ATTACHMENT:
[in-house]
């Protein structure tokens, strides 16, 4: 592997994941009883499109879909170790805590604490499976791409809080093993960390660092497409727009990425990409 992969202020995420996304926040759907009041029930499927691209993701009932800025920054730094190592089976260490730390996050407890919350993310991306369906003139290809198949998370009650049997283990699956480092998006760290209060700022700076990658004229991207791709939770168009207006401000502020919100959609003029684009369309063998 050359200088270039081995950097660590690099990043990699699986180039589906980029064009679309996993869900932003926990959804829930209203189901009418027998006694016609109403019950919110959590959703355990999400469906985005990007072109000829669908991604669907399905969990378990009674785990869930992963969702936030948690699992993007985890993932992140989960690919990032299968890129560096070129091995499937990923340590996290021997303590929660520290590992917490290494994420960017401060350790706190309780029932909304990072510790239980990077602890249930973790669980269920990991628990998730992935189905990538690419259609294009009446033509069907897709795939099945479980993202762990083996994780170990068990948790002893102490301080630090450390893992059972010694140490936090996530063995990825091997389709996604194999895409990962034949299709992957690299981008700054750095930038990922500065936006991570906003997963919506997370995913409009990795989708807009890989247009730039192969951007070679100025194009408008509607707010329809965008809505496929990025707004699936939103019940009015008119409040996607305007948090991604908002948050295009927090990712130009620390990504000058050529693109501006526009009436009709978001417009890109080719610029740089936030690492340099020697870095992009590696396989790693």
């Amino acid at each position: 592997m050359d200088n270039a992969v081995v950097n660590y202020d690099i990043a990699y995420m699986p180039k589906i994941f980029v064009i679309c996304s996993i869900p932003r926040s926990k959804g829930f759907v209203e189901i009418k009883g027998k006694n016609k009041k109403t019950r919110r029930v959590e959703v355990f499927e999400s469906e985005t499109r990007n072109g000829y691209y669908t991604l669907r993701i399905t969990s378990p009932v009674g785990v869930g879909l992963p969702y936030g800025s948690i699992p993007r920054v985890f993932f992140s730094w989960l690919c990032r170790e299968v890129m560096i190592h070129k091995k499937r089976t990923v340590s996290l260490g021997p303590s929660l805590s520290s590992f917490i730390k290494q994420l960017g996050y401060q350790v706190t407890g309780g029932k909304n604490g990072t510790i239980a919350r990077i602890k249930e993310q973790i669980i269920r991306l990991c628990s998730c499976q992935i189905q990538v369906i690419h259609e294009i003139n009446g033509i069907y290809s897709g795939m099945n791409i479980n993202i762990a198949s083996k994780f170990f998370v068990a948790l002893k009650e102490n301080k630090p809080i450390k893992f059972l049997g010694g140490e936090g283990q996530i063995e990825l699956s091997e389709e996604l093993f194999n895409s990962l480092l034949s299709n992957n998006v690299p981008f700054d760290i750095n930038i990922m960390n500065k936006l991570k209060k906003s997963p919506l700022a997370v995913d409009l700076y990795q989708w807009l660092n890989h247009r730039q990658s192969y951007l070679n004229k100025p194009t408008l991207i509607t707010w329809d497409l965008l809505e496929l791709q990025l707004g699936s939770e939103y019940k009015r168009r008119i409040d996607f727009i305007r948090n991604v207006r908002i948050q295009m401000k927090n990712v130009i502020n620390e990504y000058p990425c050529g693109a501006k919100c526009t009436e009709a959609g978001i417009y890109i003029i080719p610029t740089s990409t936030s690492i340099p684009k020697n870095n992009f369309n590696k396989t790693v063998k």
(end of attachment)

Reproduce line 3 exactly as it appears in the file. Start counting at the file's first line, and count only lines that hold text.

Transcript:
């Amino acid at each position: 592997m050359d200088n270039a992969v081995v950097n660590y202020d690099i990043a990699y995420m699986p180039k589906i994941f980029v064009i679309c996304s996993i869900p932003r926040s926990k959804g829930f759907v209203e189901i009418k009883g027998k006694n016609k009041k109403t019950r919110r029930v959590e959703v355990f499927e999400s469906e985005t499109r990007n072109g000829y691209y669908t991604l669907r993701i399905t969990s378990p009932v009674g785990v869930g879909l992963p969702y936030g800025s948690i699992p993007r920054v985890f993932f992140s730094w989960l690919c990032r170790e299968v890129m560096i190592h070129k091995k499937r089976t990923v340590s996290l260490g021997p303590s929660l805590s520290s590992f917490i730390k290494q994420l960017g996050y401060q350790v706190t407890g309780g029932k909304n604490g990072t510790i239980a919350r990077i602890k249930e993310q973790i669980i269920r991306l990991c628990s998730c499976q992935i189905q990538v369906i690419h259609e294009i003139n009446g033509i069907y290809s897709g795939m099945n791409i479980n993202i762990a198949s083996k994780f170990f998370v068990a948790l002893k009650e102490n301080k630090p809080i450390k893992f059972l049997g010694g140490e936090g283990q996530i063995e990825l699956s091997e389709e996604l093993f194999n895409s990962l480092l034949s299709n992957n998006v690299p981008f700054d760290i750095n930038i990922m960390n500065k936006l991570k209060k906003s997963p919506l700022a997370v995913d409009l700076y990795q989708w807009l660092n890989h247009r730039q990658s192969y951007l070679n004229k100025p194009t408008l991207i509607t707010w329809d497409l965008l809505e496929l791709q990025l707004g699936s939770e939103y019940k009015r168009r008119i409040d996607f727009i305007r948090n991604v207006r908002i948050q295009m401000k927090n990712v130009i502020n620390e990504y000058p990425c050529g693109a501006k919100c526009t009436e009709a959609g978001i417009y890109i003029i080719p610029t740089s990409t936030s690492i340099p684009k020697n870095n992009f369309n590696k396989t790693v063998k």